NAIROBI (Sh.M.Network) — Security was tightened at various churches in Kenya as worshippers went to the places of worship the first Sunday since widespread chaos targeting Christians erupted in the coastal town of Mombasa.
The riots, sparked by the killing of Muslim cleric Aboud Rogo last Monday, saw protestors attack dozens of churches in what many feared could spark religious violence.
The rioters looted property from churches and set others ablaze in protests that threatened to ignite religious animosity in the East African nation.
Kenya’s Prime Minister Raila Odinga blamed the violence that lasted three days on Al-Qaida allies Al-Shabaab, whom Kenya and its partners, are fighting in Somalia.
While police managed to quell the violence in Mombasa, many Christians fear for their lives since protestors may spread their attacks.
Besides that, threats of terror attacks from Al-Shabaab still linger over the East African nation.
In the capital Nairobi, faithful in various popular churches worshipped under the watchful eyes of security officers.
The officers made up of private security guards and the police kept vigil as people worshipped, a scenario that has now become familiar to many Christians since terrorists began to target churches in the East African nation.
Worshippers went through several security checks with those carrying handbags and other luggage having to endure lengthy searches.
At Kayole Catholic Church in the east of the capital, faithful queued as several security officers frisked them with metal detectors.
“It is prudent that we delay the service but ensure that worshippers are safe.
“We cannot take chances with the safety of the faithful,” said a security officer as he frisked even children.
The officer noted that while they had intensified security since threats of attack started, last week’s events inMombasawas a reminder that churches are under threat.
“The riots in Mombasa pointed to the fact that Christian’s places of worship and faithful are not safe.
“Churches seemingly have become prime targets of protestors and terrorists,” he said.
And as security guards did their work, armed police officers watched from a distance scouting for trouble makers.
“It is said that we have to worship under tight security.
“Things have really changed in this country.
“The depressing thing is that the situation seems not be improving as time goes by,” said Silvanus Marete, a worshipper at the church.
Marete noted that churches have become main targets because criminals believe they can get crowds to hurt.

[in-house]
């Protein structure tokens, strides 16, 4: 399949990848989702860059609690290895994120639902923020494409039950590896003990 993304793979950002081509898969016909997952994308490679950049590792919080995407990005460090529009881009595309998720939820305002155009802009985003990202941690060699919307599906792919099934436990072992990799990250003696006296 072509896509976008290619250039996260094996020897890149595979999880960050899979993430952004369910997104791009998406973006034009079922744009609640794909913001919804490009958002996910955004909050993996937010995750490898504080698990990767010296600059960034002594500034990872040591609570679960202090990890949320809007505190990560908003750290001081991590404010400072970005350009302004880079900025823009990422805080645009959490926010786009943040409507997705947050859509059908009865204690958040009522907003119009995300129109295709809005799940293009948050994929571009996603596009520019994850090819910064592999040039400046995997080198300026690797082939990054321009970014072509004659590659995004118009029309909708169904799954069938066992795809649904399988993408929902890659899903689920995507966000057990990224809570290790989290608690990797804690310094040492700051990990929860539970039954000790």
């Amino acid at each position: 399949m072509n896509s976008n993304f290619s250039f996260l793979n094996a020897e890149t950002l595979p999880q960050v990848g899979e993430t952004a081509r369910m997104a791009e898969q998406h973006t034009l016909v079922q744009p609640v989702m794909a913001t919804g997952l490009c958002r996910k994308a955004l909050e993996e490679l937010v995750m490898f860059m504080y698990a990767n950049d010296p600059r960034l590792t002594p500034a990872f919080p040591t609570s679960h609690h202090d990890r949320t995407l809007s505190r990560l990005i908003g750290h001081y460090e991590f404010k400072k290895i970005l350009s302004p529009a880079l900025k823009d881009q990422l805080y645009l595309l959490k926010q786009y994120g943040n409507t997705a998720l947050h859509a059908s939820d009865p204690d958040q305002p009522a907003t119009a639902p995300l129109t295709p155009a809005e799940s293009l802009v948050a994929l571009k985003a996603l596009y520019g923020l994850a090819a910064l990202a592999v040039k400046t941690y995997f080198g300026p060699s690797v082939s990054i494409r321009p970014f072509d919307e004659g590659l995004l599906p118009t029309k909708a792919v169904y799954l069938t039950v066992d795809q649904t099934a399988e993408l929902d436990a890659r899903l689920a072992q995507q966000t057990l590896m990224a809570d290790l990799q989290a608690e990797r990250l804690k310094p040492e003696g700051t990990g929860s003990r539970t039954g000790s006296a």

“Terrorists in their misguided missions know that churches are always full of people.
“So, if they attack them, they will inflict pain on many people, but this should not be the case,” he said.
He recounted that before the fresh attacks on churches inMombasalast week, security in most churches had been relaxed.
“Security officers were searching people using metal detectors but police officers had stopped manning churches,” he said.
According to Marete, threats of terror attack hanging over churches are making the places of worship insecure.
“People can no longer seek solace and guidance at places of worship because they have become insecure and top targets of criminals.
“It is unusual for people to worship under the watchful eyes of police.
“This is not what should happen at places of worship,” he said.
At the nearby Presbyterian Church of East Africa, administration police and other security guards kept vigil as people worshipped in the church.
Similarly, worshippers went through several security checks as they entered the church.
In the city center, churches also intensified security.
At the Jesus Celebration Centeralong Hailesellasie Avenue, security guards worked hard to search hundreds of worshippers, who flock the popular church.
The officers later on guard at the entrance of the church watching over worshippers. However, while security was intensified at places of worship, most faithful still did not feel secure.
“I was in the church singing and listening to the pastor but despite the security checks we had gone through, I still did not feel secure,” said Mercy Akoth, who went to Victory Prayer Center on the east of the Capital.
Akoth noted that recent attacks on churches have indicated that terrorists have changed tact.
“InMombasaand recently Garissa, the criminals threw grenades in churches.
“This is something that had never been seen before.
“A criminal can throw a grenade even when they are a distance from the church.
“In this case, frisking cannot help much,” she noted.
During their service, Akoth said their pastor, as tens of others acrossKenya, prayed for peace and called for religious tolerance.
He also warned them against attacking people of other faiths if Kenya is to remain stable.
“It is not proper to attack places of worship because they are sacred.
“Even in times of war, this is where people seek refuge, but now that criminals have made them their chief targets, they have become unsafe.
“Some worshippers have even stopped going to churches for fear of their lives,” she said.